In this study, we will focus especially on patient and illness specific organisations, which have increased in numbers particularly throughout the Nordic countries (Winblad and Ringård 2009). The core duties of these organisations include the provision of peer support and self-help, informing members of new policies and providing medical/research information concerning specific illnesses (Ternhag et al. 2005). On a more general societal level, the organisations can seek to raise awareness and influence cultural norms and attitudes in order to reduce stigma (Baggott and Jones 2018). The close interaction with the membership and the provision of different activities enable the organisations to gather the experiences and views of people with lived experiences. Setälä and Väliverronen (2014) have coined the term field expert, to describe a group of people who have become mediators of scientific expertise. In many ways, this term also applies to representatives of third sector organisations whose role is twofold. They act as ‘translators’ or ‘knowledge brokers’ (Meyer 2010), translating medical information regarding specific illnesses and treatment to the organisation’s membership. However, towards health professionals and decision makers as their role is to provide ‘experiential representation’ (Martin 2008) and communicate experiential knowledge forward. Hence, organisations inhabit a somewhat hybrid space, where they often incorporate both clinical and experiential perspectives (Näslund 2020). In order to fulfil this role, the organisations need to ‘stay in close contact with the patient population they represent, verifying the mutuality of demands, ideas and judgements regularly’ (Caron-Flinterman et al. 2005: 2582). Although organisations are nowadays much more inclined to value lived experiences as a source of knowledge and even expertise, they may have very different understandings of the content of lived experiences, and they adopt different styles of communicating experiences within health service planning and development. Indeed, Rowland et al. (2017) have highlighted that concepts such as the patient perspective, and patient experiences can be interpreted in different ways, which in turn can create dilemmas in the implementation of involvement activities.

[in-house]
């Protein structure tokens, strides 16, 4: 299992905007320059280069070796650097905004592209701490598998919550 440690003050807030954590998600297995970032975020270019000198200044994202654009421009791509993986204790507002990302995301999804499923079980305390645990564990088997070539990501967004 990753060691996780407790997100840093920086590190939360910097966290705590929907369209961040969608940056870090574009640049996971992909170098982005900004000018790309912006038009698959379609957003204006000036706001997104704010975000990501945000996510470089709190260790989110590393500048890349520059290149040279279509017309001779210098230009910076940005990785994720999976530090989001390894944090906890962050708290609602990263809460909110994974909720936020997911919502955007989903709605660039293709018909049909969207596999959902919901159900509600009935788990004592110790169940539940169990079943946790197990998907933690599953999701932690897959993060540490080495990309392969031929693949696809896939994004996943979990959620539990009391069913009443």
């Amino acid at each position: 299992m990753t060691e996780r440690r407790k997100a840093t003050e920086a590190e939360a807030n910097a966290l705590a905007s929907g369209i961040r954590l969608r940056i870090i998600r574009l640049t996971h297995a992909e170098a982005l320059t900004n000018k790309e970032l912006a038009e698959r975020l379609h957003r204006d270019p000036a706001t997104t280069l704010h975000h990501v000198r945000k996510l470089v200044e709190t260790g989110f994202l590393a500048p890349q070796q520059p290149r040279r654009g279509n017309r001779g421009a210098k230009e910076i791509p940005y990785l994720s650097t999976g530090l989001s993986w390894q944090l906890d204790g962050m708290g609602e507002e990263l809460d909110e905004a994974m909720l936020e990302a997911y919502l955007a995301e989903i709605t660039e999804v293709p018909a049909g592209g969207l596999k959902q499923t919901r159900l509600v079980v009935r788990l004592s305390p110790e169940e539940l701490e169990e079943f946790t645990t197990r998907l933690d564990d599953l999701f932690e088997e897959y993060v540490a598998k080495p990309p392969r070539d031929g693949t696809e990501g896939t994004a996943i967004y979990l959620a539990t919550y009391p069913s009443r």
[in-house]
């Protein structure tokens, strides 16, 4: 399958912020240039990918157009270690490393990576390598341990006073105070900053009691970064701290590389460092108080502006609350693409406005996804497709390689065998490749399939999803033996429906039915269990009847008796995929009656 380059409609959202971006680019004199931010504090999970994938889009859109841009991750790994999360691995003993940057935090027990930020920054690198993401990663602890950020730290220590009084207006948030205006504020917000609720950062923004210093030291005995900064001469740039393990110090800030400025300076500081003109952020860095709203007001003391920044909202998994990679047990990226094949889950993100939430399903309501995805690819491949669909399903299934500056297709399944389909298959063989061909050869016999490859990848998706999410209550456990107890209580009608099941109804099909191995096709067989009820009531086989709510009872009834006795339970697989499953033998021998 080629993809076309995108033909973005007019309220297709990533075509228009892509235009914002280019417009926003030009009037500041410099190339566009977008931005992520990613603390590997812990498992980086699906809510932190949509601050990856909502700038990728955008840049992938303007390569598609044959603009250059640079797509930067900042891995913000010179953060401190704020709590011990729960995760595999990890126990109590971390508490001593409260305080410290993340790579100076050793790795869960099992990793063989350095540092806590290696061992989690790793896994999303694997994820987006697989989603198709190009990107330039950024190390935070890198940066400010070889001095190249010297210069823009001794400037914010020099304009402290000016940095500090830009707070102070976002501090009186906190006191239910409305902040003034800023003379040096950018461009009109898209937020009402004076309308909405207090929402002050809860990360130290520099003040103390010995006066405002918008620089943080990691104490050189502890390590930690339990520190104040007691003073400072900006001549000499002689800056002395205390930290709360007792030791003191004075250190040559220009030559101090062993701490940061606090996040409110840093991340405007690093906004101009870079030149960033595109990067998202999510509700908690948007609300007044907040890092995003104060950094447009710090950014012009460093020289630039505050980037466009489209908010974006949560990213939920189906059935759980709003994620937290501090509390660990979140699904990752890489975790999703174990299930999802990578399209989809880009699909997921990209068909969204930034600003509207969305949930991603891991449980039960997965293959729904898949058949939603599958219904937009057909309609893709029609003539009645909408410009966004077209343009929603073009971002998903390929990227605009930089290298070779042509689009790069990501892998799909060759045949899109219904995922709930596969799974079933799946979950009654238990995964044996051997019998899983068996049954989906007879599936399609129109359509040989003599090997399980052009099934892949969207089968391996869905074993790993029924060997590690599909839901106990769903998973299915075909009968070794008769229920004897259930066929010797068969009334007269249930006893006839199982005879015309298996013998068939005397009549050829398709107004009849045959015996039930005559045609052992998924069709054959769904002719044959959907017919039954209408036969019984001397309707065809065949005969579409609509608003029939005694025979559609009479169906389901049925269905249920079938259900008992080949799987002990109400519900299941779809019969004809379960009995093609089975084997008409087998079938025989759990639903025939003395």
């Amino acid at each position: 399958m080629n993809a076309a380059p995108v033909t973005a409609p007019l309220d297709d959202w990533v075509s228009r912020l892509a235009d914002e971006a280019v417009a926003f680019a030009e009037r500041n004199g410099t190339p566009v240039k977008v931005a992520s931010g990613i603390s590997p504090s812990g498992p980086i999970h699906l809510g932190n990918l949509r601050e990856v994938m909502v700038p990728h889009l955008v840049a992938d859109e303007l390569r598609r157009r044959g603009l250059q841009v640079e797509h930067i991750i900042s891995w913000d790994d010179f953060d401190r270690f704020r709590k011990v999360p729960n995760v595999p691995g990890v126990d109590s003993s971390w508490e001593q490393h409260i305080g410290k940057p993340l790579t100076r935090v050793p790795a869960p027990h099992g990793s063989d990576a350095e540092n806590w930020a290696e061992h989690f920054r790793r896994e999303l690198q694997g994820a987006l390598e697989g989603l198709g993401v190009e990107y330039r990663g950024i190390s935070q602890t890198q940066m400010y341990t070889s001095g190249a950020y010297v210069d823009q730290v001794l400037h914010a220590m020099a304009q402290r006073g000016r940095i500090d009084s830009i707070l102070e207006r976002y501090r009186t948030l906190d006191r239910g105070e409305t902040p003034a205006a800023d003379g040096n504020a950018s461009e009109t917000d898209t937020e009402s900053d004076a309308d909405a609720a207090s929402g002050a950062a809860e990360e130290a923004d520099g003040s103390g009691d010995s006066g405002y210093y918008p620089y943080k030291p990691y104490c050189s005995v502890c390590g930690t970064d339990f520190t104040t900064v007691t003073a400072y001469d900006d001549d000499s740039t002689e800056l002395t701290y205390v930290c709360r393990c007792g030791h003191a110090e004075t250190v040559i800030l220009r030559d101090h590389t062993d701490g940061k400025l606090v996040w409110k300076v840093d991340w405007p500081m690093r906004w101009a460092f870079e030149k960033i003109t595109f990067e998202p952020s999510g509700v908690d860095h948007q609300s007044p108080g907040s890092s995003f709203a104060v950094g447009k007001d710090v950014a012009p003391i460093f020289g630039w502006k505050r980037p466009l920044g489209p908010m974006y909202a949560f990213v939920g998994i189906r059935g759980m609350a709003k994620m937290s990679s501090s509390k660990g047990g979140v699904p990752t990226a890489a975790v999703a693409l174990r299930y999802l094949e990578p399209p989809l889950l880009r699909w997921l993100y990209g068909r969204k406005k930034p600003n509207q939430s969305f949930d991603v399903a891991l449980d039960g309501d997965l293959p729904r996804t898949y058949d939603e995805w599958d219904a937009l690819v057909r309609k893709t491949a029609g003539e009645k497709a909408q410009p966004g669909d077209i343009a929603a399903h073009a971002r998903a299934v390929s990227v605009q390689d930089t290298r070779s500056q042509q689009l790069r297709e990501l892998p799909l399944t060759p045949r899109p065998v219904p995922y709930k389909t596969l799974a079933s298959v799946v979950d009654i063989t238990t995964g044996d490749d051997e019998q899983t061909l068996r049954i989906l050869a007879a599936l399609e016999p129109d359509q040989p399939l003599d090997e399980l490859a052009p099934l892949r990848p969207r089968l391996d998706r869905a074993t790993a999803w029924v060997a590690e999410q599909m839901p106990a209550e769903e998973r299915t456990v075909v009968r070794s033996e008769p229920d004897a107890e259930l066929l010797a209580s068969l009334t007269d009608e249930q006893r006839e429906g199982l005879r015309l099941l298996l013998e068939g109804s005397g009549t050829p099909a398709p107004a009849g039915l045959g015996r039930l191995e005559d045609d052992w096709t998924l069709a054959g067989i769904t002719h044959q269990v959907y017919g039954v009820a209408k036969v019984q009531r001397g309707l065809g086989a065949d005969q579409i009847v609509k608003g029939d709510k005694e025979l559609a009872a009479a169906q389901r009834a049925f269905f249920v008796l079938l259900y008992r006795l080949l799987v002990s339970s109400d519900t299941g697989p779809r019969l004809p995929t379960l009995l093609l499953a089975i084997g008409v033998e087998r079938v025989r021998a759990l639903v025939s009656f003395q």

In this study, we explore how collective groups representing people with lived experiences describe the content and uses of experiential knowledge. Third sector organisations have, at least in theory, become channels through which patients can influence health-related decision making (Torjesen et al. 2017). They act as partners and collaborators in the planning, management and delivery of services and often have a seat at the table at the level of policy development (Martin 2012) in Finland and elsewhere. Therefore, it is important to examine experiential knowledge also from their perspective. Mankell and Fredriksson (2020) have described the roles of organisations in terms of support, service-provision and representation. In this study, we will focus specifically on the support and representation aspects as experiential knowledge can be constructed and gathered through the supportive activities and disseminated through the representative role. It should also be added that during the 2000s and the 2010s, many organisations have begun to train people as experts by experience (i.e. people with lived experiences who can participate in service and policy level development work) in addition to training peer support workers or provide training that prepares patients/people with lived experiences to participate in research processes.